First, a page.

Three seed ideas were among the many elements that underlie the actions of the first CSA farmers who in 1985-86 established new ways of farming in America. Those ways have emerged in subsequent seasons to yield as many as 10,000 contemporary community supported farms (CSAs) in cities, suburbs, towns, villages and churches across the land.
The CSA model has proven to be a natural for adaption and innovation. Many latter-day CSAs, however, have overlooked or bypassed some of the seed ideas as they have established a wide range of variations on the CSA theme. Yet the seeds of the initial CSAs remain viable, perhaps even more so in our era of profound global change. They were explored in the book on CSA that I authored with Trauger Groh, Farms of Tomorrow. And they are freely available to anyone who chooses to cultivate them.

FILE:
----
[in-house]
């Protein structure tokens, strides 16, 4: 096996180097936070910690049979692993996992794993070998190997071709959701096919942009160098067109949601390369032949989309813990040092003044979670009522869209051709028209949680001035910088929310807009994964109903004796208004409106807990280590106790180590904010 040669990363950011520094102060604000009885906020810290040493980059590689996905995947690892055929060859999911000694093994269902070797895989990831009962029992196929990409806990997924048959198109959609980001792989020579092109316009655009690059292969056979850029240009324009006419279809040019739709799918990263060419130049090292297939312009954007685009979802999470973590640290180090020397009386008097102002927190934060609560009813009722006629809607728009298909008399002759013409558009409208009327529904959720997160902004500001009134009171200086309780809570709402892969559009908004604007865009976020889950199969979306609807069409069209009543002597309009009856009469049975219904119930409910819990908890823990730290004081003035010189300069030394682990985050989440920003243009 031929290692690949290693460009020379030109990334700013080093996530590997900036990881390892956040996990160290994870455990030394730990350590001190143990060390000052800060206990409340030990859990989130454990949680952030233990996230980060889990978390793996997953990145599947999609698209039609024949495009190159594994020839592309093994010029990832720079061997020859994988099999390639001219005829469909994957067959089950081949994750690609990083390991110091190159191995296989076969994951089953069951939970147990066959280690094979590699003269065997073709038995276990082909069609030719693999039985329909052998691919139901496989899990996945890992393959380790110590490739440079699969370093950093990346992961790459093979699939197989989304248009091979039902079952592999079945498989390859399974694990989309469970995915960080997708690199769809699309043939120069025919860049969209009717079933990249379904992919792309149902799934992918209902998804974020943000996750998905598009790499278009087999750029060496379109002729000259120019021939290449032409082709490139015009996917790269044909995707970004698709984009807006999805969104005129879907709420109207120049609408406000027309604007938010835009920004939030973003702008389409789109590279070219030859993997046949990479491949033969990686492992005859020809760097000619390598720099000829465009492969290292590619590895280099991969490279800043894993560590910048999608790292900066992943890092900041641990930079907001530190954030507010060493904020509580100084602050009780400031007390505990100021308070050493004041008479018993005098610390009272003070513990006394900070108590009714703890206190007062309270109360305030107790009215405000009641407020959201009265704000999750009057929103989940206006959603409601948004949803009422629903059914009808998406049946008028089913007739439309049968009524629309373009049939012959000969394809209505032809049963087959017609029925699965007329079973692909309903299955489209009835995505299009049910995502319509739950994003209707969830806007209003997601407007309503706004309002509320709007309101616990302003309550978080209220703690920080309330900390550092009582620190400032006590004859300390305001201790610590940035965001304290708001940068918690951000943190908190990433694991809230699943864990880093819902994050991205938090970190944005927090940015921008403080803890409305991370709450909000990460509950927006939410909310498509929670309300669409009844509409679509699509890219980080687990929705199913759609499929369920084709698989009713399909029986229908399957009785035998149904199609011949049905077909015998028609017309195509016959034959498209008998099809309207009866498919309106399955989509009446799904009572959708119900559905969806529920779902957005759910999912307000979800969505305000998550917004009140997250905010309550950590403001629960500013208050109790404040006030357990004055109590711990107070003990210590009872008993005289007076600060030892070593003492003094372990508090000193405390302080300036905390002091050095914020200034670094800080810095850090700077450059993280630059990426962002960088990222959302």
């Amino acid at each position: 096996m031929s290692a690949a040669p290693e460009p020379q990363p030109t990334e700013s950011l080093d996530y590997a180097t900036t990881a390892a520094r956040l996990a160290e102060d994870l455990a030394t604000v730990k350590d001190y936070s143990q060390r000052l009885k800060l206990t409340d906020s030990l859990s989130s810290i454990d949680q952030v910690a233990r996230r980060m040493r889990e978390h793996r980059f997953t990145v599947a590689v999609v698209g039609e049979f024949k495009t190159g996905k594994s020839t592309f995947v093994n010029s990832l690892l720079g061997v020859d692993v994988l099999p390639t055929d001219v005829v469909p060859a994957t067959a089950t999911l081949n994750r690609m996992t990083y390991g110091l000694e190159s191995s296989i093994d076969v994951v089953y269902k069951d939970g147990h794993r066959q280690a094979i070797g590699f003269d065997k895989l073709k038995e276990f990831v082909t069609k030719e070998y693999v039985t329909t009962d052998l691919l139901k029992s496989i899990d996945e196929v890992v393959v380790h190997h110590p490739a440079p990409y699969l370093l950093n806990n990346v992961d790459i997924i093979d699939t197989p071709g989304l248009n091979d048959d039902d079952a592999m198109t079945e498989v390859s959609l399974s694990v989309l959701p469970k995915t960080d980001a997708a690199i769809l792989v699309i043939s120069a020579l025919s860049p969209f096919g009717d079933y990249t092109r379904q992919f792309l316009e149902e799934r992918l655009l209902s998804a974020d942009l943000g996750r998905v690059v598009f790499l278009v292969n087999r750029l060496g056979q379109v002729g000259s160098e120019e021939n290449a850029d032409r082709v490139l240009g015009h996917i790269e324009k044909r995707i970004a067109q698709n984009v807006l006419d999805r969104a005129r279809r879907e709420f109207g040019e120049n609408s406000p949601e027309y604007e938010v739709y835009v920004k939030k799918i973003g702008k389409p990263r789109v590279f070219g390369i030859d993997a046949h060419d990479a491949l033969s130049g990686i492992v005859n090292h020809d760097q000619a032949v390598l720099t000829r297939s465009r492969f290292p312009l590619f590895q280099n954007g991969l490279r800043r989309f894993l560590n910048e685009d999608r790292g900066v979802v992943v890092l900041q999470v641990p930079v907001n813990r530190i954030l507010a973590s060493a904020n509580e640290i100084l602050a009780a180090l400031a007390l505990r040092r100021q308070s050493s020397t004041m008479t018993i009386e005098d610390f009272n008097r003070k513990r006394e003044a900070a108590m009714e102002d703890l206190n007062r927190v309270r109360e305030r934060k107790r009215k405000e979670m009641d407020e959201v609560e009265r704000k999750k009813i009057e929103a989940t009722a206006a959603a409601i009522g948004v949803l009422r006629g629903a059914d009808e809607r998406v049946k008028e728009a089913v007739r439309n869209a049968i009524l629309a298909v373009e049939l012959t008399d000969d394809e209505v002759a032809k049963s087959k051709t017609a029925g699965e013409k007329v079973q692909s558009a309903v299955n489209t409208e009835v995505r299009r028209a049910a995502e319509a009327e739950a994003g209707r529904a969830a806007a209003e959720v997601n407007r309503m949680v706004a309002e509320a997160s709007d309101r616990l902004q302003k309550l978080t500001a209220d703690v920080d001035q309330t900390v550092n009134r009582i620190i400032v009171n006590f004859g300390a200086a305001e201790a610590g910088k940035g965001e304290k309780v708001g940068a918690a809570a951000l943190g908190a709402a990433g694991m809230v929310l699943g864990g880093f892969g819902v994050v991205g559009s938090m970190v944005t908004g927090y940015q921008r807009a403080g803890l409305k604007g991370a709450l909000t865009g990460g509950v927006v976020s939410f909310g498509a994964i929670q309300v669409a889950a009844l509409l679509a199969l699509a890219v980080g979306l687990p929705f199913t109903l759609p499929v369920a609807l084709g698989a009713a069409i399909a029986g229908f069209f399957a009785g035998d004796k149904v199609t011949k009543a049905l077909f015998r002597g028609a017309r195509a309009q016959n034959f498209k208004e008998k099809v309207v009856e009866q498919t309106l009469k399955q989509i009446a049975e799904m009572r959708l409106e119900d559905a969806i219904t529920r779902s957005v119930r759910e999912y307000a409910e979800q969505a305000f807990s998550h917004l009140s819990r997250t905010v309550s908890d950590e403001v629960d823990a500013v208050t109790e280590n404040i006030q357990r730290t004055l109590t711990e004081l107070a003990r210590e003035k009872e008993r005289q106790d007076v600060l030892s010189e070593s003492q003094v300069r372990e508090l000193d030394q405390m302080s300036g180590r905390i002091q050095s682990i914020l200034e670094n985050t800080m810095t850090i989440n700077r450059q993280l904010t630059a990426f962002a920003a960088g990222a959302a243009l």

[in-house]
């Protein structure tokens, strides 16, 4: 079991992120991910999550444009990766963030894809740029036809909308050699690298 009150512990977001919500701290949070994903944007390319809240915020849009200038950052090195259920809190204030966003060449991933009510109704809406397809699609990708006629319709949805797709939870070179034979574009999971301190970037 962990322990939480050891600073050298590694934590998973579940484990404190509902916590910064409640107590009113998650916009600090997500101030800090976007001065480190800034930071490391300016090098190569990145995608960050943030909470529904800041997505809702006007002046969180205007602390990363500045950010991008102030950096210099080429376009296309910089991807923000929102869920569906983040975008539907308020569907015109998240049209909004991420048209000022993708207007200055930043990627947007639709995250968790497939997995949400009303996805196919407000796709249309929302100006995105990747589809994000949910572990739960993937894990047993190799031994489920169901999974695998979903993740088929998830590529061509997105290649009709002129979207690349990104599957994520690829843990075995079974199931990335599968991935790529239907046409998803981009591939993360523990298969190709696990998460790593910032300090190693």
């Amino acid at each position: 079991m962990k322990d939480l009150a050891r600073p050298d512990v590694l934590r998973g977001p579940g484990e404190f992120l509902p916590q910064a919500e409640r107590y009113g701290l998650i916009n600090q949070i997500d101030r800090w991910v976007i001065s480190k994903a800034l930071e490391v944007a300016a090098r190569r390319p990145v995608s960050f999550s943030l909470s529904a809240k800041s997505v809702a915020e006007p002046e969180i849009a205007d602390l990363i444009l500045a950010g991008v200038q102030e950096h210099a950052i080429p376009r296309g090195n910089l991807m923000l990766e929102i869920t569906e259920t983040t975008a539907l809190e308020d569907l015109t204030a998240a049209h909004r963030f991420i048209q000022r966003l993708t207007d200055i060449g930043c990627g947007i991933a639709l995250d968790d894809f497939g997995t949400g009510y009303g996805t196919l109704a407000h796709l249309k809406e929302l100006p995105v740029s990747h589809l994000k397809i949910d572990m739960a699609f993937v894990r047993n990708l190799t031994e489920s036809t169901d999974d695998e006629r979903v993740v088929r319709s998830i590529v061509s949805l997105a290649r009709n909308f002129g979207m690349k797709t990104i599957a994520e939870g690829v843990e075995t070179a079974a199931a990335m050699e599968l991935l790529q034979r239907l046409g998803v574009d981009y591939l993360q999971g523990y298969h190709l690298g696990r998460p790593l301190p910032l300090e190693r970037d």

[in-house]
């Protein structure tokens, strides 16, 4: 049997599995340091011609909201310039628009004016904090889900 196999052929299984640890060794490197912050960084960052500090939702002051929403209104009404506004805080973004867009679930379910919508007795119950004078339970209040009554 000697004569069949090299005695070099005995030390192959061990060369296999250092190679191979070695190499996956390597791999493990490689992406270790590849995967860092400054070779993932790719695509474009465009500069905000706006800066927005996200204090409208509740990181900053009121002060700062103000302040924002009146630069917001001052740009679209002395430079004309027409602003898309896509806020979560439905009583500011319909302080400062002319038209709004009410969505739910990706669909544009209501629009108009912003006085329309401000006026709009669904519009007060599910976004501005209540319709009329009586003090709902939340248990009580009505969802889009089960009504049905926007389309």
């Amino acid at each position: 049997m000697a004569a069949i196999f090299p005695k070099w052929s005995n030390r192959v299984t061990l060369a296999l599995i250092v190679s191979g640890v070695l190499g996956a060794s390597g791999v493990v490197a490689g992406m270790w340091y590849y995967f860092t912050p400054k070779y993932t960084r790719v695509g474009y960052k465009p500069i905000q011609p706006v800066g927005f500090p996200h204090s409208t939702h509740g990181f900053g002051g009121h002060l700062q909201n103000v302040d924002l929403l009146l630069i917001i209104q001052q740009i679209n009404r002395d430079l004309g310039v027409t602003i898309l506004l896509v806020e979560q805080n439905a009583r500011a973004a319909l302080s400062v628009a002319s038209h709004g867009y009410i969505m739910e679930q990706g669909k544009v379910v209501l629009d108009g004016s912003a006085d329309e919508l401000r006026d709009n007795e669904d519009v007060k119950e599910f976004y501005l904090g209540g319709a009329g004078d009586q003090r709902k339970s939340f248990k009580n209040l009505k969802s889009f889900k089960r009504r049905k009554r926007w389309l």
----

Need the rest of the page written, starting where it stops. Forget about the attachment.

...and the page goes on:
Alice Bennett Groh is part of the founding group for the Temple-Wilton Community Farm, in New Hampshire. In November, 2014 when she spoke at a Peterborough Grange ceremony to honor CSA pioneers, she put her focus on three of the seed ideas that helped community farms to become established in the USA and to grow.
With eloquence and economy of language, she told of how her husband Trauger Markus Groh partnered with Anthony Graham and Lincoln Gieger to cultivate new thinking, and thereby to initiate their highly productive, economically sustainable, and environmentally radiant Biodynamic farm on rocky, rolling hills flanking the Souhegan River…
The rest of the story in follows freely on my blog for Deep Agroecology: The Call of the Land.